World Video | Defence | Foreign Affairs | Natural Events | Trade | NZ in World News | NZ National News Video | NZ Regional News | Search


Pacific Islands Forum Opening Address Hans Keil

Opening Address by Hon. Hans J. Keil,
Minister of Commerce, Labour and Tourism
Forum Officials Committee Meeting
3-10 August 2004
Apia, Samoa

I am honoured to be here this morning to open the Forum Officials Committee meeting. On behalf of the government and people of Samoa, I wish to extend to all of you a warm welcome to Apia. As this is also Mr Greg Urwin’s first Forum and Forum Officials Meeting, I would like to extend to him a warm welcome. Mr Urwin brings with him a wealth of experience on regional issues and on your behalf I wish him a successful term as Secretary General.

It has been seventeen years since the last Forum and the Officials Committee meetings were held here in Apia in May 1987. It was a time of turbulence for our region then, with the first political crisis in Fiji occurring just a few weeks before the Apia Forum. The discussions at that 1987 Forum naturally was dominated by the events in Fiji and how the region should respond to the crisis. Fortunately for us then, there was and still is today the Pacific Way of resolving difficult problems.

Since the last Apia Forum, our membership has increased, and our work programme has expanded considerably. The Secretariat name has also changed twice and its staff numbers have increased.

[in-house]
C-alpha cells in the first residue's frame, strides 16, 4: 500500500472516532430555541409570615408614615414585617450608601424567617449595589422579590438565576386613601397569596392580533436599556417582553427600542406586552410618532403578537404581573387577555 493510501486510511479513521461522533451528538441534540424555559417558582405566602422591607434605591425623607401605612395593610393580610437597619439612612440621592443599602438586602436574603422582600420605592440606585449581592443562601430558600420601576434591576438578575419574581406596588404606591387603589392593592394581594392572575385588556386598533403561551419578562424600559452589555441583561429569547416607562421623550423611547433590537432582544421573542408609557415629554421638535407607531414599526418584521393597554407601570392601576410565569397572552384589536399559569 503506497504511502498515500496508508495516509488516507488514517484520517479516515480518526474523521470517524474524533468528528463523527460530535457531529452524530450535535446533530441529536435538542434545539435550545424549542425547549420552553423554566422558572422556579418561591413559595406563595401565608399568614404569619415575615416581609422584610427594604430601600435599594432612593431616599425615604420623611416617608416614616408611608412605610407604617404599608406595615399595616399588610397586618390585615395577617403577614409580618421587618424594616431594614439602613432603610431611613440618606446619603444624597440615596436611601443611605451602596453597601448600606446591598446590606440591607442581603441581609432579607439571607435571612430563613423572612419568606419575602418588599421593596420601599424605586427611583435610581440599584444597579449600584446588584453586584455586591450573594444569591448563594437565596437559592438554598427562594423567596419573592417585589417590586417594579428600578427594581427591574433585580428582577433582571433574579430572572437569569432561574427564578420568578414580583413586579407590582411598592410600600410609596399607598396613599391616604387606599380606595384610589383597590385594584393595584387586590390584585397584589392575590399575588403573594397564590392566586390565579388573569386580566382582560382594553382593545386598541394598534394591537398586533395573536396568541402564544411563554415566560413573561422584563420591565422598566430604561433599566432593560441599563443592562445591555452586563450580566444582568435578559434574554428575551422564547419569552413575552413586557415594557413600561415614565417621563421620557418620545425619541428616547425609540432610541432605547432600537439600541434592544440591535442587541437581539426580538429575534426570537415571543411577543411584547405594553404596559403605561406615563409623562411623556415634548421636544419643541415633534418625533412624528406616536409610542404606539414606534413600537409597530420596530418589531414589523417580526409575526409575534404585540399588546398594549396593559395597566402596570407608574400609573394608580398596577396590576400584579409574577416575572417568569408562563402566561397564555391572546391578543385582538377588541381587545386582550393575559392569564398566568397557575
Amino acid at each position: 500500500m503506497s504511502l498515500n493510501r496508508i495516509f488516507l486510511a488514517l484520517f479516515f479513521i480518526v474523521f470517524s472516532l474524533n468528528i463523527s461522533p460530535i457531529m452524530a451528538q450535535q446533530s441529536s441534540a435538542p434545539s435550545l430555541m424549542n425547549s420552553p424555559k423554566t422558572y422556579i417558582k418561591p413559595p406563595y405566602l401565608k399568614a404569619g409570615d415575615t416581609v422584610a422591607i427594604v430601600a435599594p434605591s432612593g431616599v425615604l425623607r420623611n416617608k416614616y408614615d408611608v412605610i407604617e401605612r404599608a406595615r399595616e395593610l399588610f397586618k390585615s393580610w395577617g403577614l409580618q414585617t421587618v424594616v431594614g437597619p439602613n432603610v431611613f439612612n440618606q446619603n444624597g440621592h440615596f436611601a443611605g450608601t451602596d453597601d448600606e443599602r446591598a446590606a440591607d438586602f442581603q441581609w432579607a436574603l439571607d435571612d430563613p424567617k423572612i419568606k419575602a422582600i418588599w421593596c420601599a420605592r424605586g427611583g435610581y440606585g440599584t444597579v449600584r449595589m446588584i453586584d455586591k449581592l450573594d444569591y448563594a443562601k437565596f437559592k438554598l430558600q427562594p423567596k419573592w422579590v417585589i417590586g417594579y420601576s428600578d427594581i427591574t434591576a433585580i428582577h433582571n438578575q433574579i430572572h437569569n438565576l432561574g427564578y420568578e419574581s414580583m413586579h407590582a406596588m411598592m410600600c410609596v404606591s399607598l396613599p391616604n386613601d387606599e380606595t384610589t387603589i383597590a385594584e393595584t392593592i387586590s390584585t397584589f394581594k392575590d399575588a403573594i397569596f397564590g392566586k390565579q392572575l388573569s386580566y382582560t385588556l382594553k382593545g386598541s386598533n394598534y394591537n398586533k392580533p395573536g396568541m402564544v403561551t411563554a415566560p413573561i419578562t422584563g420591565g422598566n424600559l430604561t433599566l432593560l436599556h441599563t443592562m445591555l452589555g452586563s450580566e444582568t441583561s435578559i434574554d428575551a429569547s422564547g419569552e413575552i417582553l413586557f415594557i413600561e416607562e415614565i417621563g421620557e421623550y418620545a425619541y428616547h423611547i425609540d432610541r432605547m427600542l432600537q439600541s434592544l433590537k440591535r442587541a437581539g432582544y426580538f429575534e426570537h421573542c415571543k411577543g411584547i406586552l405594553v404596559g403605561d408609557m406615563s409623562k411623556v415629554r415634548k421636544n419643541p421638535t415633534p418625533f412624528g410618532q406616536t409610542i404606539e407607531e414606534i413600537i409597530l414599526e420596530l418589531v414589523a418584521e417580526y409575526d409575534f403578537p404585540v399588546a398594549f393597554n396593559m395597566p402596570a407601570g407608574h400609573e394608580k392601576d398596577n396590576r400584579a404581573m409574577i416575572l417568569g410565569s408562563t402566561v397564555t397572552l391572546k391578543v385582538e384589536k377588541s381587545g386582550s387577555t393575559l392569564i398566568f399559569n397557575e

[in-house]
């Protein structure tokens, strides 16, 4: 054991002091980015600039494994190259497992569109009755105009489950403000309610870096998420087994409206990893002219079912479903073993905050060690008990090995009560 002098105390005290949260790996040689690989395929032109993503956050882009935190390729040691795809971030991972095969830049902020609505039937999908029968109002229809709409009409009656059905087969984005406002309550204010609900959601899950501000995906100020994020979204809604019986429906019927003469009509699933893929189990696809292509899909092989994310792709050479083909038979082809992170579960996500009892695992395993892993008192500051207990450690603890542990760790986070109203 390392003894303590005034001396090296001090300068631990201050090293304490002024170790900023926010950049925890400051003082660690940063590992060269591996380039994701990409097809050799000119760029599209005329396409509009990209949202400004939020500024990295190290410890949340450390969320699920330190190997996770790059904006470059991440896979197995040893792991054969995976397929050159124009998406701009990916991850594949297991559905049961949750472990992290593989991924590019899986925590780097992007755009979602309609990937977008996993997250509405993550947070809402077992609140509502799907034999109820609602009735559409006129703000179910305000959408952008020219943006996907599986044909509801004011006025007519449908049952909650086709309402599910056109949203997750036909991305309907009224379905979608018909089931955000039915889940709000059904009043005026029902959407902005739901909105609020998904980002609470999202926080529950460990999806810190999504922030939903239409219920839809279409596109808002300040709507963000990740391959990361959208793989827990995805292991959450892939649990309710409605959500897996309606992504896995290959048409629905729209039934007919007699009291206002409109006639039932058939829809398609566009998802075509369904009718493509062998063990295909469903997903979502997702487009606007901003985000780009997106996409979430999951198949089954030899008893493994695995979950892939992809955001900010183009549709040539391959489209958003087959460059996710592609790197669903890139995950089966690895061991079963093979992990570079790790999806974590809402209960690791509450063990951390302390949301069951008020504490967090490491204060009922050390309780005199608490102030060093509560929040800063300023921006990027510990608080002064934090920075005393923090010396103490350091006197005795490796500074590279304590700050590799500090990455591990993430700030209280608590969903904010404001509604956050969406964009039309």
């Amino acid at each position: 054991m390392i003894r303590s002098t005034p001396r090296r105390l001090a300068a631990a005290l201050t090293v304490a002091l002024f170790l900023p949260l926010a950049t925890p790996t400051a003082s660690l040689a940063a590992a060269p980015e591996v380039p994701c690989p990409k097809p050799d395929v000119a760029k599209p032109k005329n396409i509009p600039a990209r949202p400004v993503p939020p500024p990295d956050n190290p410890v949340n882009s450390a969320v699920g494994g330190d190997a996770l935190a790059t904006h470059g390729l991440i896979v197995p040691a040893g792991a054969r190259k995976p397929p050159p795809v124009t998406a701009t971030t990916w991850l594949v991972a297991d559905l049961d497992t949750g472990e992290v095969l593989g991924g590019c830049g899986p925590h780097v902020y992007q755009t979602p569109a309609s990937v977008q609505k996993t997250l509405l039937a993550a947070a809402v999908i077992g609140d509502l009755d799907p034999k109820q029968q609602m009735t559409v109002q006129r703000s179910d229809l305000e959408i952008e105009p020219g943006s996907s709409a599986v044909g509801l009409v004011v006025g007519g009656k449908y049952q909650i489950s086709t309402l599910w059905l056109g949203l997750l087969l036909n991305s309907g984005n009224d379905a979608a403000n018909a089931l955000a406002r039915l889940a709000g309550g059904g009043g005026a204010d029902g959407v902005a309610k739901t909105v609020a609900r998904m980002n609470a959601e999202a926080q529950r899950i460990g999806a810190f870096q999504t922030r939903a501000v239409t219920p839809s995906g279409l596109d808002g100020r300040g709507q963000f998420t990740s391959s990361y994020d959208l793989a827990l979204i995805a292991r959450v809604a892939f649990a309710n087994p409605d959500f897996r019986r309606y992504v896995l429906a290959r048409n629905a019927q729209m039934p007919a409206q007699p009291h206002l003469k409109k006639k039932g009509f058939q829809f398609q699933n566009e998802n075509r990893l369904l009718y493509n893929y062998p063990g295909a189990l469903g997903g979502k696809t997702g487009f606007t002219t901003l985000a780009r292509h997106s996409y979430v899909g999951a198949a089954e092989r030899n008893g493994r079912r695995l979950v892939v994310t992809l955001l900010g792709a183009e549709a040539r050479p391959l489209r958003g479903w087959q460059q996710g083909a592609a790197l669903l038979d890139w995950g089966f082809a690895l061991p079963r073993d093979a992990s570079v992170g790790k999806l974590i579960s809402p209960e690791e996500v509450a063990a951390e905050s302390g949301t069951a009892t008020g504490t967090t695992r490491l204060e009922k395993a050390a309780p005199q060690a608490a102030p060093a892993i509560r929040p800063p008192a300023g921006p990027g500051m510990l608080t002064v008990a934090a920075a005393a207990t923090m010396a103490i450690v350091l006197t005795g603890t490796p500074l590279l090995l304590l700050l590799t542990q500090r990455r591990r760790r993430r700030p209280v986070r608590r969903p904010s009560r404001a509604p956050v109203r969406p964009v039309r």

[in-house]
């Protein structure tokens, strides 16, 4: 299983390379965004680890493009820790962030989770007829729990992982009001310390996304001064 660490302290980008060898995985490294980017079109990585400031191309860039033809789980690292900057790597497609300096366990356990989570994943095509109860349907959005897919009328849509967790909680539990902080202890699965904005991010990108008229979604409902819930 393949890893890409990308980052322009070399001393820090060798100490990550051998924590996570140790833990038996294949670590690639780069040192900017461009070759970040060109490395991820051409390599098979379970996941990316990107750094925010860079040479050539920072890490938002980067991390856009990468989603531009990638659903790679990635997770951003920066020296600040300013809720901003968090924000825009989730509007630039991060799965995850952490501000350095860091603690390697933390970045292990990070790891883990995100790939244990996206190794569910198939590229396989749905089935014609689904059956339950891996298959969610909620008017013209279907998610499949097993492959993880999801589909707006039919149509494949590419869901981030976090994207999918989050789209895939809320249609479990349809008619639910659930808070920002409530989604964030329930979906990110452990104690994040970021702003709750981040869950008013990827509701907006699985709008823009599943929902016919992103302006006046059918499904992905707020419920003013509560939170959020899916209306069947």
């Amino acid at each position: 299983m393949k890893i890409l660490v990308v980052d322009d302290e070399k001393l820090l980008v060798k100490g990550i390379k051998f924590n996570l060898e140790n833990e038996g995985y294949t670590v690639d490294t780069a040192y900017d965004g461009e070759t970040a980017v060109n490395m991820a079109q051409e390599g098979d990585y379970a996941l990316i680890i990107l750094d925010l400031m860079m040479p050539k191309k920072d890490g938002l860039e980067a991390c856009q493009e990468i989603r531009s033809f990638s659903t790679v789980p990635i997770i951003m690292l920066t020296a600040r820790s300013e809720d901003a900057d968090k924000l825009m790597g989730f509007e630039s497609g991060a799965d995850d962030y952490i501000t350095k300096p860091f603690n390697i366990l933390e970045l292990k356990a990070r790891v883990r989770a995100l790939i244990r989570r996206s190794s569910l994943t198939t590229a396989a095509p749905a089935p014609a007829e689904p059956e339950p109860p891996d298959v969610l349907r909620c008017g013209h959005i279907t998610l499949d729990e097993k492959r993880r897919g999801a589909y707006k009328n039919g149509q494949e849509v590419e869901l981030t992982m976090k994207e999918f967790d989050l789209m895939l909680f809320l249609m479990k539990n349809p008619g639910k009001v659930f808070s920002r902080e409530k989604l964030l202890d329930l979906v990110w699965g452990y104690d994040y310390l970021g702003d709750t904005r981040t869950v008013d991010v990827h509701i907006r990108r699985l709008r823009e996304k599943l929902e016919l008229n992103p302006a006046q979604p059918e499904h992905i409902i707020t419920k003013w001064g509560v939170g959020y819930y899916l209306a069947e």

The problems we faced then are still with us today, but on a much more complex and difficult scale. Poverty elimination, transnational crime, ethnic tensions, bad governance, limited air and sea transportation, rising population, inadequate education, youth unemployment, the spread of HIV and other infectious diseases, depleting natural and fisheries resources, the threat of sea level rise and many others.

One issue we didn’t confront then but we do now on a very serious level is terrorism. Next month marks the third anniversary of 9/11, a day of tragedy and sadness which symbolizes the serious threat of this new evil which has changed the world and the psychology of many people.

We ask ourselves, are we as a region better off and more secure today than we were seventeen years ago? The obvious answer is no. There is an apparent absence of good governance in many of our Pacific Islands, both political and economic. Many of our small island countries are finding it difficult to cope with th4e challenges and the changes of today’s integrated, complex and unsafe world. Poor management of resources, the unsustainable growth and practices associated with our changing lifestyles and which are incompatible with our isolated and small islands must be addressed. The terrorist threat is here and now, we must not be complacent in our efforts to eradicate all forms of terrorism.